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Yemen joins Saudi-led diplomatic standoff against Qatar

On Monday, Yemen’s internationally recognized government joined a diplomatic and economic freeze of Qatar led by Saudi Arabia and including Egypt, the United Arab Emirates, and Bahrain. All four nations said they would cut sea and air ties with Qatar, and Saudi Arabia vowed to cut off Qatar’s land border to the Arabian peninsula; Saudi Arabia, UAE, and Bahrain gave Qatari diplomats 48 hours to leave, and Saudi Arabia said Qatar’s forces will be pulled from the Saudi-led war in Yemen. Qatar’s Foreign Affairs Ministry protested that there was "no legitimate justification" for the actions by its fellow Sunni Arab states, vowing that the citizens of the extremely wealthy oil and gas producing country won’t be affected by the "violation of its sovereignty."

In an economic blow, UEA airlines Emirates, Etihad, and FlyDubai all announced they will cease flying to Doha, Qatar’s capital, and it’s unclear if Qatar Airways, a major long-haul carrier, will be able to continue flying through Saudi airspace. The U.S. has a major military base, the al-Udeid Air Base, in Qatar, hosting 10,000 U.S. troops and the forward headquarters of U.S. Central Command. Bahrain hosts the U.S. Navy’s 5th Fleet. The Navy, Pentagon, and CENTOM all declined to say if or how U.S. operations will be affected by the conflict. All the countries involved are U.S. allies.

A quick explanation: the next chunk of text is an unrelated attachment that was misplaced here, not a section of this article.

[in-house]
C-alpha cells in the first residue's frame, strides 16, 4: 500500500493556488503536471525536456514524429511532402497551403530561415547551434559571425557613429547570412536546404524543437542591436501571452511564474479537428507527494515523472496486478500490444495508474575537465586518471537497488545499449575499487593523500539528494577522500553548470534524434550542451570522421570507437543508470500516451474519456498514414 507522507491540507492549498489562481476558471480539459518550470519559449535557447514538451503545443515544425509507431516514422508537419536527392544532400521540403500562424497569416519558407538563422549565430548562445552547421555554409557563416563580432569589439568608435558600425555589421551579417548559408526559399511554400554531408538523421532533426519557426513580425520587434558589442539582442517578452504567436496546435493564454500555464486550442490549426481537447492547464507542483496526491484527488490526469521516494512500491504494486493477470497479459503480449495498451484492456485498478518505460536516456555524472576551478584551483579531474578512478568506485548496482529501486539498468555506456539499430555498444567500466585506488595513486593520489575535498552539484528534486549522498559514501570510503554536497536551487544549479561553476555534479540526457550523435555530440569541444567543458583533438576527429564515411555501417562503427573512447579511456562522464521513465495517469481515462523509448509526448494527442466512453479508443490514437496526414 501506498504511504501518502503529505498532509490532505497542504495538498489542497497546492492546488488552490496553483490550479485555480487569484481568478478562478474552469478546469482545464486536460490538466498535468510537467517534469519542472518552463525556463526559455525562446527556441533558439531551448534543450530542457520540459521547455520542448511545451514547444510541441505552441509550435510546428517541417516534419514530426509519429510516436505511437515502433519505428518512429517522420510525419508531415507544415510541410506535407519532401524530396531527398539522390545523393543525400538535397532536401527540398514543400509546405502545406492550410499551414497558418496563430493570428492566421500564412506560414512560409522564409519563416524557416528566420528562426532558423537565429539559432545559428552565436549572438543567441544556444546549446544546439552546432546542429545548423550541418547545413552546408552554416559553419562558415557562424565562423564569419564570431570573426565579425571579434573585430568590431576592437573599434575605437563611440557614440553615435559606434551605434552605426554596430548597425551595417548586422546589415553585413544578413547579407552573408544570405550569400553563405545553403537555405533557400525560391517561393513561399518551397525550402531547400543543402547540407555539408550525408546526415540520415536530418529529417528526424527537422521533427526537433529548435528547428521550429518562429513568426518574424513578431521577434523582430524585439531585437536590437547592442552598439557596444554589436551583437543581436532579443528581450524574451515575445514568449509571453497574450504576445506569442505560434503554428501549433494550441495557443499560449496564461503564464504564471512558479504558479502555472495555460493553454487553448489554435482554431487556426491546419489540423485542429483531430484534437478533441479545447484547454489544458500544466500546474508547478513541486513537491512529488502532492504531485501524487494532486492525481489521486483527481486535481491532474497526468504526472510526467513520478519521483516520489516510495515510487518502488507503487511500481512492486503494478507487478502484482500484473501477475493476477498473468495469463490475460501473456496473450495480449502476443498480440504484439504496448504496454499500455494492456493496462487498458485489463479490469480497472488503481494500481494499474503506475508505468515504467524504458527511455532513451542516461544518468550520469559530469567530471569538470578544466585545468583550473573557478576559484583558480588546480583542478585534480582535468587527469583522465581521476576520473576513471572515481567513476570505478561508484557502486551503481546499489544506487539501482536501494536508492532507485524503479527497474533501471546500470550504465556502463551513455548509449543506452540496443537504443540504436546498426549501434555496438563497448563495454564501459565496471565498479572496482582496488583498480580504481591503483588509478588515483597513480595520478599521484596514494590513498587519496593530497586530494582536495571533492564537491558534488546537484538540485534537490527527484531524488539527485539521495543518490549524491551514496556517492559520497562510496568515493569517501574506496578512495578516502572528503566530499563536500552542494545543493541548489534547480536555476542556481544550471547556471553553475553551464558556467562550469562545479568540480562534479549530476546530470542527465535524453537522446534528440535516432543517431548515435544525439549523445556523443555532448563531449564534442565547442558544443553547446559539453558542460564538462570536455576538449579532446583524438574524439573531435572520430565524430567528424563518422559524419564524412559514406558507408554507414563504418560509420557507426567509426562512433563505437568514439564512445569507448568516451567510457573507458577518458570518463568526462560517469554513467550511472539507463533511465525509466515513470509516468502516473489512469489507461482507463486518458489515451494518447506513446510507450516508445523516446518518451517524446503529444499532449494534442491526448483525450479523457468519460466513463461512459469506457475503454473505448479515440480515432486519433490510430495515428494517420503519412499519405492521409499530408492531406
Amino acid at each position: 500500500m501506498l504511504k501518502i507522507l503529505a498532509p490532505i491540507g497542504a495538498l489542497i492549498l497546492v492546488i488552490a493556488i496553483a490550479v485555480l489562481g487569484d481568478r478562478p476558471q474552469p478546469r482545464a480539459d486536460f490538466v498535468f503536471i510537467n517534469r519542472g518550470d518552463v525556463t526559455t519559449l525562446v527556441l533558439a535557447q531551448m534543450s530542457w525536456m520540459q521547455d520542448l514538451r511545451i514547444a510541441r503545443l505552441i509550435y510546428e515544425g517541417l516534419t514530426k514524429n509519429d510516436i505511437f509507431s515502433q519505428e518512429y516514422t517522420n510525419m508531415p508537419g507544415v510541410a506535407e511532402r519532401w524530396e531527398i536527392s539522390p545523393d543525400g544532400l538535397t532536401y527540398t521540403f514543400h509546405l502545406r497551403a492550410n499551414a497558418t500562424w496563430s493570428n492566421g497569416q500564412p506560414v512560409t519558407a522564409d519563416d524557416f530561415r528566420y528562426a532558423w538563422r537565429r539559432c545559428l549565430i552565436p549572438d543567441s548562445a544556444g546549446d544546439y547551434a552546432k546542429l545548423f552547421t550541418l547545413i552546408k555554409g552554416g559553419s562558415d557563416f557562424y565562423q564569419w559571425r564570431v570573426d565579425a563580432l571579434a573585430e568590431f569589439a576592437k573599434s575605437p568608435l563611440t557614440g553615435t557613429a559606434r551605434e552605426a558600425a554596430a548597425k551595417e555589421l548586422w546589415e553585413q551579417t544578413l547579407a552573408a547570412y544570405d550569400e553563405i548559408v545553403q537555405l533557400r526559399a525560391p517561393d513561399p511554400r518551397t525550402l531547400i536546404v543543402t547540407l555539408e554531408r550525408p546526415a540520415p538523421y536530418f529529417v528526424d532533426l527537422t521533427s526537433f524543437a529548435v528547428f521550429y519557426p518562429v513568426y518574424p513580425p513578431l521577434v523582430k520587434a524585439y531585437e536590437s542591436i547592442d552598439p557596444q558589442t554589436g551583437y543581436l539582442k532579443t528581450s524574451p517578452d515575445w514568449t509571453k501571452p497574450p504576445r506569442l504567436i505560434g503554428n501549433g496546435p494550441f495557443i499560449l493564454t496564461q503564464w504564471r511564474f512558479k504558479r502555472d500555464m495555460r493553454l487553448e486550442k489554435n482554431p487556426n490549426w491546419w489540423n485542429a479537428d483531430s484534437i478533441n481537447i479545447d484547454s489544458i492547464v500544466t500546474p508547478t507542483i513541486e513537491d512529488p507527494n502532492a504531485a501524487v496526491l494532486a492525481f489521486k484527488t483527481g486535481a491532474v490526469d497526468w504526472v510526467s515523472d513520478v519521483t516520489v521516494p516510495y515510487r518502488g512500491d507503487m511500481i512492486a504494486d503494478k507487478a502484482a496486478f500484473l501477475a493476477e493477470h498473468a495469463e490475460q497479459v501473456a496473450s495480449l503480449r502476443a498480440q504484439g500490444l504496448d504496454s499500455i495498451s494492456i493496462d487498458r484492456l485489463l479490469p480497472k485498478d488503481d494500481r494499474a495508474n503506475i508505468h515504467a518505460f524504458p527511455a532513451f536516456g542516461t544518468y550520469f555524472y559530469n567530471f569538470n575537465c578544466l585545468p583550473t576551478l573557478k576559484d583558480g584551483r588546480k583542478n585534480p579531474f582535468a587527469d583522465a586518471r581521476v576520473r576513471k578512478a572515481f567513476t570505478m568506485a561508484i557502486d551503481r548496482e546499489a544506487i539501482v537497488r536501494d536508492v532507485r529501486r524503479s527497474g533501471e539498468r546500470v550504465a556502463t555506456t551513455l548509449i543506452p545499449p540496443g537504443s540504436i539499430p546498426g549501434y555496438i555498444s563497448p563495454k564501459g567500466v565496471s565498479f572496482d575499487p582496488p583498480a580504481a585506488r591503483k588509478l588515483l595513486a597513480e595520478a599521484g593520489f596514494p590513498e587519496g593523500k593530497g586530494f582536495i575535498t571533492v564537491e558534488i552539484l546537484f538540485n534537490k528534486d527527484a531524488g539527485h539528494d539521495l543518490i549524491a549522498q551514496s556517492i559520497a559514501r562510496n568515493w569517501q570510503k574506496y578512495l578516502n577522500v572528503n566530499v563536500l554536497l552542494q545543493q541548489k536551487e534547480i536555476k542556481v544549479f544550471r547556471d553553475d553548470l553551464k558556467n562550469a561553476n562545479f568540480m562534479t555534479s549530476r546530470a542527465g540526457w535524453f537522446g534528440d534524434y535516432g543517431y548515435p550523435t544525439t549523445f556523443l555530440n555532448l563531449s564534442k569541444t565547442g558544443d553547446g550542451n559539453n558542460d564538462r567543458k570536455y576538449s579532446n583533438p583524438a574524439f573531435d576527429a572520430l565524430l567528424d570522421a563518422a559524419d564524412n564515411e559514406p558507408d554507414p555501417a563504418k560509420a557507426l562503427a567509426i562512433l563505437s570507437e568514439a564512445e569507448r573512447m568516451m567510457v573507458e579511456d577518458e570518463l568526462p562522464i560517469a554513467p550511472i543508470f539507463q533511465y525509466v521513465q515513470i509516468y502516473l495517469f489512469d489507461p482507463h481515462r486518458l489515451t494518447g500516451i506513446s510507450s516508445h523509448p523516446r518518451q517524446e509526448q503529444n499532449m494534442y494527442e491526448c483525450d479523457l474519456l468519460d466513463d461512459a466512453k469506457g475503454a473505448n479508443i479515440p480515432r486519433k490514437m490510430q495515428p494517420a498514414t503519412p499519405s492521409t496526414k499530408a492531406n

There have been tensions between Qatar and the other Gulf Arab states since at least the 1990s, when Qatar launched Al Jazeera, providing a platform for Arab dissidents to speak out against other autocratic rulers. It intensified during the Arab Spring, when Qatar supported antigovernment movements, notable the Muslim Brotherhood in Egypt. The current split centers on Iran, and Qatar’s refusal to join a Saudi-led push for a united front positioning Tehran as enemy No. 1 during President Trump’s recent visit.

Three days after Trump left, the state-run Qatar News Agency quoted Qatari ruler Sheikh Tamim bin Hamad Al Thani as criticizing the mounting anti-Iran statement, then quickly erased the comment and blamed hackers for purportedly making up a false quote. Al Thani more openly called Iranian President Hasan Rouhani to congratulate him on his re-election in late May, irritating the Saudis. Saudi Arabia accused Qatar on Monday of supporting "terrorist groups aiming to destabilize the region," including the Muslim Brotherhood, the Islamic State, and al-Qaeda, and "Iranian-backed terrorist groups." Peter Weber